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Newark and Sherwood district commander: Increase in anti-social behaviour reports

As we entered into tier three and then the first week of national lockdown at the same time as Halloween and bonfire night, we saw an increase in anti-social behaviour reports, writes Inspector Heather Sutton, Newark and Sherwood district commander.

There were additional officers on duty at the key times, who were able to quickly respond to incidents as they were called in.

In Newark town centre, the incidents continued beyond a few nights and, following a discussion with Newark and Sherwood District Council and Newark Town Council, I authorised a dispersal order.

Inspector Heather Sutton.
Inspector Heather Sutton.

This was for 12 hours on November 5, and a further 48 hours from Friday, November 6. A dispersal order gives officers the power to direct a person to leave the specified area for a period of time, and therefore prevents them for returning and causing further anti-social behaviour.

As well as high-visibility patrols, we had officers in plain clothes to deal with offenders before they could make off.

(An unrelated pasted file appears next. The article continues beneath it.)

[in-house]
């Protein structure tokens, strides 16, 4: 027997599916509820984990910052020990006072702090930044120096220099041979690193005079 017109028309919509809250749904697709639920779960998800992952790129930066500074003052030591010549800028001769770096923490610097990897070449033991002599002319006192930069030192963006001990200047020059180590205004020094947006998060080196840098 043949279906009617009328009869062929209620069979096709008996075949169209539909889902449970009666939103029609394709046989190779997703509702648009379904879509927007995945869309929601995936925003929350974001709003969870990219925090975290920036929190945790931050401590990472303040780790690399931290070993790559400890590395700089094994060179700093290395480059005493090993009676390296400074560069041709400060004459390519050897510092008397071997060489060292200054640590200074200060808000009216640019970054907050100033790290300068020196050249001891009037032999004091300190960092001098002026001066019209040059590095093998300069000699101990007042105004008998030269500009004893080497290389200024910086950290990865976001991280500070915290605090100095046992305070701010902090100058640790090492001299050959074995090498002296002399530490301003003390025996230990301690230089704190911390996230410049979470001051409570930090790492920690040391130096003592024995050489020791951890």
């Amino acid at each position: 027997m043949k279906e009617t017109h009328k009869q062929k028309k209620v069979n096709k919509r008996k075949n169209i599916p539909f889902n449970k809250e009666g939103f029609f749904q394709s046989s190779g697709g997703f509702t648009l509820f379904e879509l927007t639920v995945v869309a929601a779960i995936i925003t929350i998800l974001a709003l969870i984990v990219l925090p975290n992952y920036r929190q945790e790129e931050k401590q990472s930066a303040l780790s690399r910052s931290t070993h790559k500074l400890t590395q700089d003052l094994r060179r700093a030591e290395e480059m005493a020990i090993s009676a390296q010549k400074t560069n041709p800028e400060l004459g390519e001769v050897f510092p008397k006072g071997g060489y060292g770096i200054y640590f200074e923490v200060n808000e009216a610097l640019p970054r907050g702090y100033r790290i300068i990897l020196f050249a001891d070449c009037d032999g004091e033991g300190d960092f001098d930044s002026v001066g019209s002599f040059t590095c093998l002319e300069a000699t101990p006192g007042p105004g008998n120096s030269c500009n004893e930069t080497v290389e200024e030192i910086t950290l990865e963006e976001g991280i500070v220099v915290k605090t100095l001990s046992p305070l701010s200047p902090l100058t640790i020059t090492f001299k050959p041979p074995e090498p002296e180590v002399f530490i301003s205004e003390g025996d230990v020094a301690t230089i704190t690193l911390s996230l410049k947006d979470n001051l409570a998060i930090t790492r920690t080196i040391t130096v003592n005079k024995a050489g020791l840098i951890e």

I am fully aware that a dispersal order does not solve the problem of anti-social behaviour and can sometimes cause those involved to simply move to another area. However, the dispersal order is effective when used in conjunction with other provisions.

Over the summer we put on youth engagement provisions and engaged in education sessions in schools.

On November 5, officers received reports of fireworks inappropriately being set off in the town centre.

Two young people suspected as being responsible were taken home to their parents, who were then informed of the issues and able to prevent their child from being involved in further anti-social behaviour, in any other areas.

Moving on to covid-19 matters, the police have adopted an engage, explain and encourage approach, with enforcement being a last resort.

We have continued with this approach, however, we have had cause to issues fines where there is a flagrant breach of the regulations.

Four males have been issued a fine for a gathering of two or more people, associated with reports of anti-social behaviour and fireworks at Vicar’s Water, and a female has been issued a fine for breaches, after receiving previous warnings.

These cases represent a very small example of people not complying with the legislation. In the main, residents of Newark and Sherwood are doing their part to keep each other safe.

We will continue to encourage compliance, but will not tolerate those who deliberately flout the regulations.

There will be an increased focus on speeding and reckless driving in the months leading up to Christmas, so here is your warning.

Better safe than never.

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